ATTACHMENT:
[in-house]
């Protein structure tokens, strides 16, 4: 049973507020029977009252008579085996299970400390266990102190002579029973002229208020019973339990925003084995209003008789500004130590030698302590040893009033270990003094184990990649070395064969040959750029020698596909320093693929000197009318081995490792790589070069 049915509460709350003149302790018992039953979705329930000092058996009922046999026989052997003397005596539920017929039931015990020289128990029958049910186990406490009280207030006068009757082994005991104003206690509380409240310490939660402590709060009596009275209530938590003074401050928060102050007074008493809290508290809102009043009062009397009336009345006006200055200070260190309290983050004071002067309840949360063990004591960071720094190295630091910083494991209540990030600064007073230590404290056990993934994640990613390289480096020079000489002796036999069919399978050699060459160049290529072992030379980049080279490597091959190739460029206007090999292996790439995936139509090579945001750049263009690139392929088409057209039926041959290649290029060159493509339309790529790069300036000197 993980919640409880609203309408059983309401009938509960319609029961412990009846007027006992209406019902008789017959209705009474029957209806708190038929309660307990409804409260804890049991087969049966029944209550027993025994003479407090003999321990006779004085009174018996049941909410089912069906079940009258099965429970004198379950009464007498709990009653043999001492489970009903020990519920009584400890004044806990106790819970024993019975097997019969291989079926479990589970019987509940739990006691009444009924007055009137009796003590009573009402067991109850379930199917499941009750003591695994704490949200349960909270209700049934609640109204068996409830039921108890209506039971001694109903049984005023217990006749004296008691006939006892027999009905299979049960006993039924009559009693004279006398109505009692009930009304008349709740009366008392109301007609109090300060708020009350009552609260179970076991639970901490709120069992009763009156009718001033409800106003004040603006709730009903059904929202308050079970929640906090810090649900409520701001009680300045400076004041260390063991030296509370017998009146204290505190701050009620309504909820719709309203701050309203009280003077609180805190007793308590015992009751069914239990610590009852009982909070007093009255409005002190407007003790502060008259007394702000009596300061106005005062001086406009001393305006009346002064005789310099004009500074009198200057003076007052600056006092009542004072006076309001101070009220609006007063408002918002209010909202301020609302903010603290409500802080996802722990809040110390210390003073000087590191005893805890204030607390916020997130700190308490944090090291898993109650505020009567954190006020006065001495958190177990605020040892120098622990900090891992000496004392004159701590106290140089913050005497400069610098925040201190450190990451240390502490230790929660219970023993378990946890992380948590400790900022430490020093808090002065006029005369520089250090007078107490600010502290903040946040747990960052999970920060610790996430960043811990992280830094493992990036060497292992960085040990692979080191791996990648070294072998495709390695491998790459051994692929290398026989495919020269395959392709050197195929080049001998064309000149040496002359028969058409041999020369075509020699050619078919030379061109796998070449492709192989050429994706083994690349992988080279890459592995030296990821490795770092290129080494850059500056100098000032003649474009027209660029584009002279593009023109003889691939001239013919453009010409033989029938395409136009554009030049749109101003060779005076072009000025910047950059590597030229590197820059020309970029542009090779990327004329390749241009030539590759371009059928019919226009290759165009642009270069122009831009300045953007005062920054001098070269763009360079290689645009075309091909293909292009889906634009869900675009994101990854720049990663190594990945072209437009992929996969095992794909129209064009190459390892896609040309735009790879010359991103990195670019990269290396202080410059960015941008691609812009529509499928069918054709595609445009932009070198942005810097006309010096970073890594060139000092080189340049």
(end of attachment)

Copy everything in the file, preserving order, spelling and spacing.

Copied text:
[in-house]
């Protein structure tokens, strides 16, 4: 049973507020029977009252008579085996299970400390266990102190002579029973002229208020019973339990925003084995209003008789500004130590030698302590040893009033270990003094184990990649070395064969040959750029020698596909320093693929000197009318081995490792790589070069 049915509460709350003149302790018992039953979705329930000092058996009922046999026989052997003397005596539920017929039931015990020289128990029958049910186990406490009280207030006068009757082994005991104003206690509380409240310490939660402590709060009596009275209530938590003074401050928060102050007074008493809290508290809102009043009062009397009336009345006006200055200070260190309290983050004071002067309840949360063990004591960071720094190295630091910083494991209540990030600064007073230590404290056990993934994640990613390289480096020079000489002796036999069919399978050699060459160049290529072992030379980049080279490597091959190739460029206007090999292996790439995936139509090579945001750049263009690139392929088409057209039926041959290649290029060159493509339309790529790069300036000197 993980919640409880609203309408059983309401009938509960319609029961412990009846007027006992209406019902008789017959209705009474029957209806708190038929309660307990409804409260804890049991087969049966029944209550027993025994003479407090003999321990006779004085009174018996049941909410089912069906079940009258099965429970004198379950009464007498709990009653043999001492489970009903020990519920009584400890004044806990106790819970024993019975097997019969291989079926479990589970019987509940739990006691009444009924007055009137009796003590009573009402067991109850379930199917499941009750003591695994704490949200349960909270209700049934609640109204068996409830039921108890209506039971001694109903049984005023217990006749004296008691006939006892027999009905299979049960006993039924009559009693004279006398109505009692009930009304008349709740009366008392109301007609109090300060708020009350009552609260179970076991639970901490709120069992009763009156009718001033409800106003004040603006709730009903059904929202308050079970929640906090810090649900409520701001009680300045400076004041260390063991030296509370017998009146204290505190701050009620309504909820719709309203701050309203009280003077609180805190007793308590015992009751069914239990610590009852009982909070007093009255409005002190407007003790502060008259007394702000009596300061106005005062001086406009001393305006009346002064005789310099004009500074009198200057003076007052600056006092009542004072006076309001101070009220609006007063408002918002209010909202301020609302903010603290409500802080996802722990809040110390210390003073000087590191005893805890204030607390916020997130700190308490944090090291898993109650505020009567954190006020006065001495958190177990605020040892120098622990900090891992000496004392004159701590106290140089913050005497400069610098925040201190450190990451240390502490230790929660219970023993378990946890992380948590400790900022430490020093808090002065006029005369520089250090007078107490600010502290903040946040747990960052999970920060610790996430960043811990992280830094493992990036060497292992960085040990692979080191791996990648070294072998495709390695491998790459051994692929290398026989495919020269395959392709050197195929080049001998064309000149040496002359028969058409041999020369075509020699050619078919030379061109796998070449492709192989050429994706083994690349992988080279890459592995030296990821490795770092290129080494850059500056100098000032003649474009027209660029584009002279593009023109003889691939001239013919453009010409033989029938395409136009554009030049749109101003060779005076072009000025910047950059590597030229590197820059020309970029542009090779990327004329390749241009030539590759371009059928019919226009290759165009642009270069122009831009300045953007005062920054001098070269763009360079290689645009075309091909293909292009889906634009869900675009994101990854720049990663190594990945072209437009992929996969095992794909129209064009190459390892896609040309735009790879010359991103990195670019990269290396202080410059960015941008691609812009529509499928069918054709595609445009932009070198942005810097006309010096970073890594060139000092080189340049």